Is my child normal?


A common question asked by parents is “How is my son/daughter doing” or “is my child progressing normally?”.

When their child attends school ,they have “meet the teacher” evenings where the teacher discusses the child’s progress in school. Twice a year, they issue report cards detailing how the child is doing in school, sometimes along with comments for improvement.

Tangible report cards are handy as they provide a gauge as to the student’s progress. However, most piano teachers do not issue a yearly progress report card. Unless the student participates in an exam, it can be difficult to gauge how their child is doing in relation to other children.
Here’s what I’ve observed to be the “norm”:

-girls progress faster than boys in terms of fine motor skills and language. These skills are required to learn how to read music and coordinate their bodies to play an instrument: http://www.singlesexschools.org/research-brain.htm

-Children who have not begun going to school tend to be EXTREMELY difficult to teach. They have very short attention spans because they do not have practice/experience sitting quietly in a class setting.

-In the first 6-7 months of study, a child aged 5-8 should be able to complete the “primer” level of Piano Adventures (by Faber and Faber).

-Typically, a child should pass one grade level in music in one school year (sometimes longer if they are preparing for a piano exam).

-In Primer books (such as those by Faber and Faber, or Bastien), students should “pass” a piece every 2 or 3 weeks. Max. 4 weeks to “perfect” a piece or for fluency.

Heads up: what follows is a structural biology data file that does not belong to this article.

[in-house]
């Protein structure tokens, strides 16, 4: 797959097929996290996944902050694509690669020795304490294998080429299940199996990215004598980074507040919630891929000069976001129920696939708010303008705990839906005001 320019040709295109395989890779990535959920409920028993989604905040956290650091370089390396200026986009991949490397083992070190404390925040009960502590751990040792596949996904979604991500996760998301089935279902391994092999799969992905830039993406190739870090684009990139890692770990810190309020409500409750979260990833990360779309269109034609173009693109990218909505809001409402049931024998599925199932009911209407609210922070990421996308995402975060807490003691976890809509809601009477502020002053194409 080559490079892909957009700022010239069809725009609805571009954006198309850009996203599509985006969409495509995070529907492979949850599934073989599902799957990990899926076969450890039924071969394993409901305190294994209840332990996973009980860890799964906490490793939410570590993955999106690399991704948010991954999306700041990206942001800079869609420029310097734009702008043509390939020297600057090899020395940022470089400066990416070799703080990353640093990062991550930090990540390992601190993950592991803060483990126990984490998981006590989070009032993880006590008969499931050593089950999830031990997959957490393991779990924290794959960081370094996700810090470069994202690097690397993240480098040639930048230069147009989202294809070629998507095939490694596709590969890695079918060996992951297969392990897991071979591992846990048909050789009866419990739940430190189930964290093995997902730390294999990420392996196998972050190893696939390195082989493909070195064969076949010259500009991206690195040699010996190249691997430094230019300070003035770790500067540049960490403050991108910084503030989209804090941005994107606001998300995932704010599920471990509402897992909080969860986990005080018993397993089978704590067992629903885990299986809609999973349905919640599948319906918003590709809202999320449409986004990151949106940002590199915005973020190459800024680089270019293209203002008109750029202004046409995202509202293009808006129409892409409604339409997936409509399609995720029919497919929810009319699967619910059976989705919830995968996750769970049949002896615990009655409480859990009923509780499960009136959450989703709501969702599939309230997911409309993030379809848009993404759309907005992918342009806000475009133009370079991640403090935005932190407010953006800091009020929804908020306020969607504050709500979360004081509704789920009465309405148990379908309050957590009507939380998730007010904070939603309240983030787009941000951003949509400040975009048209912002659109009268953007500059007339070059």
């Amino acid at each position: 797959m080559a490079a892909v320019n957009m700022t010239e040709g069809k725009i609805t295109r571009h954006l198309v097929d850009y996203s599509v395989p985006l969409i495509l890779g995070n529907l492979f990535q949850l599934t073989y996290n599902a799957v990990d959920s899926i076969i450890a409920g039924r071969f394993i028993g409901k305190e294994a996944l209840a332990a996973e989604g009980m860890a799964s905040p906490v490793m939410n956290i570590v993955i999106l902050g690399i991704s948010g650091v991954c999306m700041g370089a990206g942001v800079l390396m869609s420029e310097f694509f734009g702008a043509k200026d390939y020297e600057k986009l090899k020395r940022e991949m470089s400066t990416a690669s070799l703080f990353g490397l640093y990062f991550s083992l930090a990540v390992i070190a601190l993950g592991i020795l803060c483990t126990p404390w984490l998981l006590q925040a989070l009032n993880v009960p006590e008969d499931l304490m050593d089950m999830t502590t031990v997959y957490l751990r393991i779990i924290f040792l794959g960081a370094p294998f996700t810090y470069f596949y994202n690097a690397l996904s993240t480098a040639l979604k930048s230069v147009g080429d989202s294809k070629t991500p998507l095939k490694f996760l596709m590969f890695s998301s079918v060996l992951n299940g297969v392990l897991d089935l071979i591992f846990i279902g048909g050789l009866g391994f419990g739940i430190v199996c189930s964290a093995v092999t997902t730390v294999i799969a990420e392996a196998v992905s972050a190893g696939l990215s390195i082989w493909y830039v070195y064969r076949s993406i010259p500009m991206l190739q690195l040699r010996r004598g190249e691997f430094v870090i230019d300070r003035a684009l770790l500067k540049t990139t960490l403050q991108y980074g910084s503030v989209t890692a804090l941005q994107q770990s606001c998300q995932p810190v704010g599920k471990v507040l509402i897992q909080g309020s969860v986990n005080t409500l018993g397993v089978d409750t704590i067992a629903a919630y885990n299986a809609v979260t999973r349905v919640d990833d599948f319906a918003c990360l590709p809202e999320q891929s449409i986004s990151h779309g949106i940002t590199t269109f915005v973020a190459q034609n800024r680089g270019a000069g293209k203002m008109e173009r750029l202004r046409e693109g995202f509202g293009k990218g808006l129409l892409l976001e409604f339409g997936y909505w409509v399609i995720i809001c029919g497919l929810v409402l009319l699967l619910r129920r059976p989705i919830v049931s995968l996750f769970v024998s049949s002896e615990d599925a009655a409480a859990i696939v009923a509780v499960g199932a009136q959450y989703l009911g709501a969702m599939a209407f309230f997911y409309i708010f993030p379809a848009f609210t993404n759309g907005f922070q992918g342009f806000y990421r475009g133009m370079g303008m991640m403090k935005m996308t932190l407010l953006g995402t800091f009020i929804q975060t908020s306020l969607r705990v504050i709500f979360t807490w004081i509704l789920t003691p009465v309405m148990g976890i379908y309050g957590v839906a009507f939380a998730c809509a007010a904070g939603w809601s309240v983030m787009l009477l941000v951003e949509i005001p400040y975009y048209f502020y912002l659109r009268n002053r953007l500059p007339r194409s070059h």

-In the Royal Conservatory books (issued by the Royal Conservatory of Music in Toronto, Canada), pieces should be fluent in no more than 5 months, and memorized and performance-ready in about 7-8 months.

-Being “left-handed” or “right-handed” does not seem to make a difference in progress.

;

After all these observations, this does not mean that boys should not learn an instrument, or that young children can not be exposed to music! Contrary, boys grow up to become excellent musicians, and many of the world’s famous pianists are men.
Also, parents can begin to introduce music learning and enjoyment to their babies as soon as they are born! Parents who are interested in enrolling their young children (under 5 yrs old) in music lessons should consider GROUP LESSONS such as Music Together which specializes in exposing music to young children.

If the child is taking longer than a year to complete a primer book, the child may need more parental involvement/encouragement in their home practice, or may have a form of developmental impediment (Autism, Dyslexia, Learning disorder, etc.). Alternatively, the child may be simply involved in too many activities and can not spare the time or energy required to progress in music.

I hope this was helpful, and as always, I welcome your constructive comments

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